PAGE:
Day 2 • 8am Session
Yesterday, I was was given an overview of the overarching concepts and functionality of the system. Today I was given a more detailed explanation of signal flow, specific operations and settings. The technical director of the space is a young guy who explains everything very clearly, is very helpful and willing to answer questions at any moment. Literally, any moment. My understanding of sound, Dante networking (which the system runs on), and Ableton Live are definitely a very important asset for this creation. I've just begun the transition of my DAW early this year from Logic Pro to Ableton Live, and while I have used it for a few projects, I’m obviously less well-versed in it than I would like to be. Just two days into this program and I’ve already learnt so much about Ableton and feel so much more confident using it’s functions. It’s helps that I was given a template Ableton file with the custom patch built by 4DSOUND for this system.
My project is based around sign waves of specific frequencies that have a correlation to each chakra, or energy centre, in the body. I spent the first two or so hours of my session today setting up my file and building my patch. I started by creating all the channels I would need for the base concept of my project and colour coding each audio channel, source patch and scene. I then built each scene with the fade in of each frequency and, when applicable, the fade out of the previous one. Something about Ableton that I find odd is there isn’t really a convenient way to softly fade from one scene to the next. I have found a work around where I have a small clip of the previous track with an automated fade out in each following scene. I’m interested to look into this more as this fix isn’t perfect and there must be a better way.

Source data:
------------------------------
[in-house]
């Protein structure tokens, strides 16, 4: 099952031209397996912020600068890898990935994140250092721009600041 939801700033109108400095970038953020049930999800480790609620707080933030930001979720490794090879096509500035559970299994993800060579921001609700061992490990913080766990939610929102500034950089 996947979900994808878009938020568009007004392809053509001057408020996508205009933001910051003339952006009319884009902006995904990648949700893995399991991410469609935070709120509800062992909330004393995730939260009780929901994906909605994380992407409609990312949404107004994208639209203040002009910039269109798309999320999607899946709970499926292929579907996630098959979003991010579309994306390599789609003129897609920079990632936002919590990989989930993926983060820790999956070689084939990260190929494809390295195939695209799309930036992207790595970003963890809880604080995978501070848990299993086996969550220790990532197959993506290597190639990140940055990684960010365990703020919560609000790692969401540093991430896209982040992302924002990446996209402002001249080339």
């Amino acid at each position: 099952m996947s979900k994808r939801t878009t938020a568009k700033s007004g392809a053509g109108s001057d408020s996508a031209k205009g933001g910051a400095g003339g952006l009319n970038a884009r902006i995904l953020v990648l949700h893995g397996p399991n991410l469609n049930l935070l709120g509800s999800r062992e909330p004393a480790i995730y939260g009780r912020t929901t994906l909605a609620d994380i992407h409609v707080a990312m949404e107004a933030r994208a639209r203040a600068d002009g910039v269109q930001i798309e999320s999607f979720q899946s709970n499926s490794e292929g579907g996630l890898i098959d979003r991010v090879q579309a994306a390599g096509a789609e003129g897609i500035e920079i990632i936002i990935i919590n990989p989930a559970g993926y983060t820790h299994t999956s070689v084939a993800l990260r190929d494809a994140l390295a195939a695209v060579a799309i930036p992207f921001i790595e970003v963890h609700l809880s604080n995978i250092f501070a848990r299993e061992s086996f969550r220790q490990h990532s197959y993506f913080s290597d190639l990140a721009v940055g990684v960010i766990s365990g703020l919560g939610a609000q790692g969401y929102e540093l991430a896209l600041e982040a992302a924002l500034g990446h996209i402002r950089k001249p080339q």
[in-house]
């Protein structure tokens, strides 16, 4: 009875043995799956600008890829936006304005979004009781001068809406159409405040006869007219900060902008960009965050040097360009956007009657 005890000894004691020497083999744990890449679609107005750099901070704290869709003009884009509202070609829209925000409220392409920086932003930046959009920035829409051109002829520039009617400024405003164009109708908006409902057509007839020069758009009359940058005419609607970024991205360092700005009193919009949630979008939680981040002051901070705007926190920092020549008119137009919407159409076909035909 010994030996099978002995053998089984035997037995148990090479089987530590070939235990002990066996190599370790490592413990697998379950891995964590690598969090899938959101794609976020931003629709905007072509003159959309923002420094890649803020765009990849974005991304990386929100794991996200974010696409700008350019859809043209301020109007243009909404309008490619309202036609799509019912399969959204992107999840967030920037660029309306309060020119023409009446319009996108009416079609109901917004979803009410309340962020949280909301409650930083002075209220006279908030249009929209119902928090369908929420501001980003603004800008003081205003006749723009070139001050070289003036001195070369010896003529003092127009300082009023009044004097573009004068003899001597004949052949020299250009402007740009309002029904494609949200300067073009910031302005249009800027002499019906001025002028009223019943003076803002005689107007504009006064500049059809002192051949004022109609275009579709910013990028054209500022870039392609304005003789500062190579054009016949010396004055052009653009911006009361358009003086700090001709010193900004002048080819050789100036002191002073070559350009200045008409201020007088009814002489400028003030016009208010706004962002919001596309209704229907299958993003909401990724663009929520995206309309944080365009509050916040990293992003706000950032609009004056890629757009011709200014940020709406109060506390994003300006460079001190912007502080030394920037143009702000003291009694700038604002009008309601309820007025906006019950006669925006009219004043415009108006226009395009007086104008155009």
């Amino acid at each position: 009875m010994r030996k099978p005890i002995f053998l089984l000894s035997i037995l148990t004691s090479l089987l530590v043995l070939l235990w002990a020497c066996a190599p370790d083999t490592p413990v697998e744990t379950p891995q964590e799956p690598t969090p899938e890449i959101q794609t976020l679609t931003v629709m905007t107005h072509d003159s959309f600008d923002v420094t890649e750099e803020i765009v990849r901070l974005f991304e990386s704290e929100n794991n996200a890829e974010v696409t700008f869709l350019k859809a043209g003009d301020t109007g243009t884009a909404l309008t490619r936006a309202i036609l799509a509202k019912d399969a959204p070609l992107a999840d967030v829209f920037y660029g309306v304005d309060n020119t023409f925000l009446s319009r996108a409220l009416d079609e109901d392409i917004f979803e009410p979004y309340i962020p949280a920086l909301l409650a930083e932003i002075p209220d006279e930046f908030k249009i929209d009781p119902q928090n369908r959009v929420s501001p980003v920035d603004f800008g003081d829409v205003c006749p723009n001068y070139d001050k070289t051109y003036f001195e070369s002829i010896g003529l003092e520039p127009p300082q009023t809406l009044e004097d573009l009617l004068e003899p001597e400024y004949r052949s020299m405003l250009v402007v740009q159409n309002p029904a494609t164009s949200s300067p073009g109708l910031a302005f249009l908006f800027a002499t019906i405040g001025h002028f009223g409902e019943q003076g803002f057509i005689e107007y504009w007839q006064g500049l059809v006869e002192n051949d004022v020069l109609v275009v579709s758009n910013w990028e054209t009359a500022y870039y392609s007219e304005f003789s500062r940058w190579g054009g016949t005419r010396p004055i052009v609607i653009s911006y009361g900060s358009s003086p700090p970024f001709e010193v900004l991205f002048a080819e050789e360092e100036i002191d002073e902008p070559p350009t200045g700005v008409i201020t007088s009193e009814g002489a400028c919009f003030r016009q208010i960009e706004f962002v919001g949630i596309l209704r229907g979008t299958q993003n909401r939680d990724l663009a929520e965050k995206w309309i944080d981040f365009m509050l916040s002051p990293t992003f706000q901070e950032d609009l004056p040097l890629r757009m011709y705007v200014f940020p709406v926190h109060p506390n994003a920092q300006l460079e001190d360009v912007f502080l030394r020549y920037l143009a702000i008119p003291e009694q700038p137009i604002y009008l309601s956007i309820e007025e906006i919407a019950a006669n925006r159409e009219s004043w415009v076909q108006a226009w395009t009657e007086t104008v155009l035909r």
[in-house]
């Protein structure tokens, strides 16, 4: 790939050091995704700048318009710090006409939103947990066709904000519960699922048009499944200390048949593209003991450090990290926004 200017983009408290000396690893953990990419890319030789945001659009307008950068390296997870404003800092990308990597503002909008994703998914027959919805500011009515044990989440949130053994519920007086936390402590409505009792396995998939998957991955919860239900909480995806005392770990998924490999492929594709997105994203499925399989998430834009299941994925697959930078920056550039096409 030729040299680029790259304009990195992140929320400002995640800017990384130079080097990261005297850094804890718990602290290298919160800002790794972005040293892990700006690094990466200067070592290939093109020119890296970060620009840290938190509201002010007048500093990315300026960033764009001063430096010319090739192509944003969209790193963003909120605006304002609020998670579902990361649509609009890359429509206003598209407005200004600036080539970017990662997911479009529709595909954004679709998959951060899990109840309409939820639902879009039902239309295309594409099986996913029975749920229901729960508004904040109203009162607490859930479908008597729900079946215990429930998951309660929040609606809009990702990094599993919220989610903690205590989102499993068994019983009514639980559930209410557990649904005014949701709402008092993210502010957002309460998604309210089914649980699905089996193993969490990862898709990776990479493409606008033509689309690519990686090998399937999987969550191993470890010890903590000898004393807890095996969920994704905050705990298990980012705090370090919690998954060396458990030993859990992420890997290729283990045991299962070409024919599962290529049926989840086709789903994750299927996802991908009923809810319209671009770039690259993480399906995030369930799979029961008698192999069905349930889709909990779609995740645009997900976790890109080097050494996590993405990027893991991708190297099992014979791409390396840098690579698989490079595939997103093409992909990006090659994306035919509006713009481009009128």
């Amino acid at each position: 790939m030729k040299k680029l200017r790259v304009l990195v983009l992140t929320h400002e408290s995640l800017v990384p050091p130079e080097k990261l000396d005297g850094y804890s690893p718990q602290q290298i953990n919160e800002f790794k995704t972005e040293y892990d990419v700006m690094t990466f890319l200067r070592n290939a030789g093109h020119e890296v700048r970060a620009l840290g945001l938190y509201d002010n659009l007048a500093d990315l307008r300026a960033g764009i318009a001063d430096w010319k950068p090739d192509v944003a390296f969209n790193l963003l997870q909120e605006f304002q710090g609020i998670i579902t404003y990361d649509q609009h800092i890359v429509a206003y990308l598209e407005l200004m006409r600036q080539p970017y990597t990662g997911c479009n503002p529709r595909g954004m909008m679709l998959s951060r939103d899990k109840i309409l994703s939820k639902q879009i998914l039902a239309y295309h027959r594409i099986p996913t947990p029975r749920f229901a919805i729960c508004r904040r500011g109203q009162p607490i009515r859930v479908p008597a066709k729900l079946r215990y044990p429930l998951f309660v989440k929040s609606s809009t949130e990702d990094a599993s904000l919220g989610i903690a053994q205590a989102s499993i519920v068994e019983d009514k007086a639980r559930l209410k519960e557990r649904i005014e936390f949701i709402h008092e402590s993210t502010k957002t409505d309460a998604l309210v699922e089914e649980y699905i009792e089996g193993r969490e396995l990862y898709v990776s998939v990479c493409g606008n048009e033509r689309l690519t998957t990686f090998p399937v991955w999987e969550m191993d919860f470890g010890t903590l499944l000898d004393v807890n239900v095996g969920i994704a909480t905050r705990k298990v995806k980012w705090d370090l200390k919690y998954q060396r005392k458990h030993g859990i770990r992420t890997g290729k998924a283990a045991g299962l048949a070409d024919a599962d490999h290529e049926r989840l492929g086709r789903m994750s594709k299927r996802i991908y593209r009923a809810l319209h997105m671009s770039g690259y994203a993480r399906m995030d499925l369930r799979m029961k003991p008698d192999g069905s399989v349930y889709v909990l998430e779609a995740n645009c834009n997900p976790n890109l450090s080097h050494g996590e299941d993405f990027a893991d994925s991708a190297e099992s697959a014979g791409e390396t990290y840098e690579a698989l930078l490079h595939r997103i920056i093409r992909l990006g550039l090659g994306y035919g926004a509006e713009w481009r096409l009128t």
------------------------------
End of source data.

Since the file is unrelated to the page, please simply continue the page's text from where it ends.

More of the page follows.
Yesterday I had played around with a few of my audio tracks in the space and found that a sign wave is pretty hard to locate as a sound object. While it is possible to move the sound around the room, I found it to be more omnipresent than I would have liked. I did anticipate this localized sound not acting exactly as I wanted to, so my second configuration of my sound objects today was to create planes of sound. It was quite easy to visualize and build each plain within Ableton once I had created the first couple. 4DSOUND has also developed a Lemur patch on an iPad which can manipulate the characteristics, position, and many other things through a series of touch pad sliders and buttons. It is very intuitive and a great way to work away from the computer station as you walk around the room. The only thing is that any setting you adjust for the sound object on the iPad does not save in the actual Ableton file. You have to look at what you have created on the iPad and copy over the values to the Ableton file. This work flow was a bit to get used to, but I do actually like it now. To sketch on the iPad based on what you’re hearing and visualizing on the monitor, but then you save it on the Ableton file as a separate step. This also allows you to make changes and experiment without overwriting what you had previously saved. And in a live performance setting, you can make adjustment on the fly without effecting the file.